Ms Abbott said that when dealing with such matters, we must all be aware of the urban myths that are around. We probably all know them. Locally in Hillingdon we have the housing myth, which I am sure is also found in many other areas. It says that the fact that no one can get a house is somehow all the fault of asylum seekers. Another story that I have increasingly heard is that everyone seems to know a neighbour or a friend who has sold a car which was paid for with a cheque from social services or the benefit agencies, but when one asks for more details, somehow they disappear into the ether. Not so long ago I even heard from someone who was very worried because they had heard that the top floor of Hillingdon hospital had been closed down to house asylum seekers. Those may seem amusing stories, but they spread around and cause more and more concern, which is one reason why the subject of immigration and asylum is so often raised.
The people who are concerned are not racists and bigots, although those do of course exist. Similarly, those who genuinely raise the rights of asylum seekers are living in the real world, although the facts are sometimes uncomfortable for people. I dare say that next week at many a Christmas day service, sermons will be given about asylum seekers, which will lead to much harrumphing, with people saying that the vicar should have said a bit more about Christmas. But it is a good thing for us to be reminded of such cases.
We must also always be reminded that although we refer to groups, we are talking about individuals. For example, one of my constituents is always telling me that immigration and asylum seeking are not being dealt with properly in Parliament and saying, "It's about time you lot woke up." However, he knocked on my window at home late one evening to ask me to do something to prevent a Kosovan of his acquaintance from being deported. When we are dealing with individuals, it is a different matter.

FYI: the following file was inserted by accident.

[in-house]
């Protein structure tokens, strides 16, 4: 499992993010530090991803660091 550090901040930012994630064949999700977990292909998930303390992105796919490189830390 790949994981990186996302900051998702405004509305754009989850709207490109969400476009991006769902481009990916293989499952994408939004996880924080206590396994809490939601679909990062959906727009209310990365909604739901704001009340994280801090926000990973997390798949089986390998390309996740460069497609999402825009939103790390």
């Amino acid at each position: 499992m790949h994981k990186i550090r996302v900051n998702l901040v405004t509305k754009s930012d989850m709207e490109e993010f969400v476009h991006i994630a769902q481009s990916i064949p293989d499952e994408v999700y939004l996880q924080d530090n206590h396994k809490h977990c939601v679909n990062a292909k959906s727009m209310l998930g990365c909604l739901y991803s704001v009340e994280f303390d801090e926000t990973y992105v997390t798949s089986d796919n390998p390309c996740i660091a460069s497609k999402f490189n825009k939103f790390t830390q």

There is a problem, as everyone acknowledges. We have to resolve certain problems, which cannot be done in this Bill. I have just mentioned housing. If there were not a housing problem, the urban myths would not exist. The high level of council tax is raising problems in my borough because, as the hon. and learned Member for Medway said, someone is getting blamed for it. There is an issue, which I am taking up with the Minister, of a recent court judgment about unaccompanied asylum-seeking children over 18, which will have a considerable financial effect on the borough. We have asked for a meeting and I am sure that if she has not agreed to it, she is in the process of doing so. It worries me when people I know, such as general practitioners or head teachers, talk about "the Heathrow effect". We know what they are talking about when they say it. It is genuine, and it is upsetting for community relations within the borough.
To return to the Bill, I wholly agree with some measures. We know how many passports and documents turn up in bins at Heathrow airport, and we have to deal with that problem.
The quality of decision making has been mentioned. I am not sure exactly how decisions are taken, but I suspect that some people have to work for long stints. Inevitably, they will get jaded. Security officers at airports have only a limited time to deal with each case; otherwise, they are not doing their job properly. Some of the people taking the decisions might be bombarded by a whole load of applications and it is easy to get rather blasé about it all. I do not know whether anything is being done about that. The quality of advice given by some legal practices can also be dubious. The lawyers often seem to take the money and then send the applicants along to our surgeries.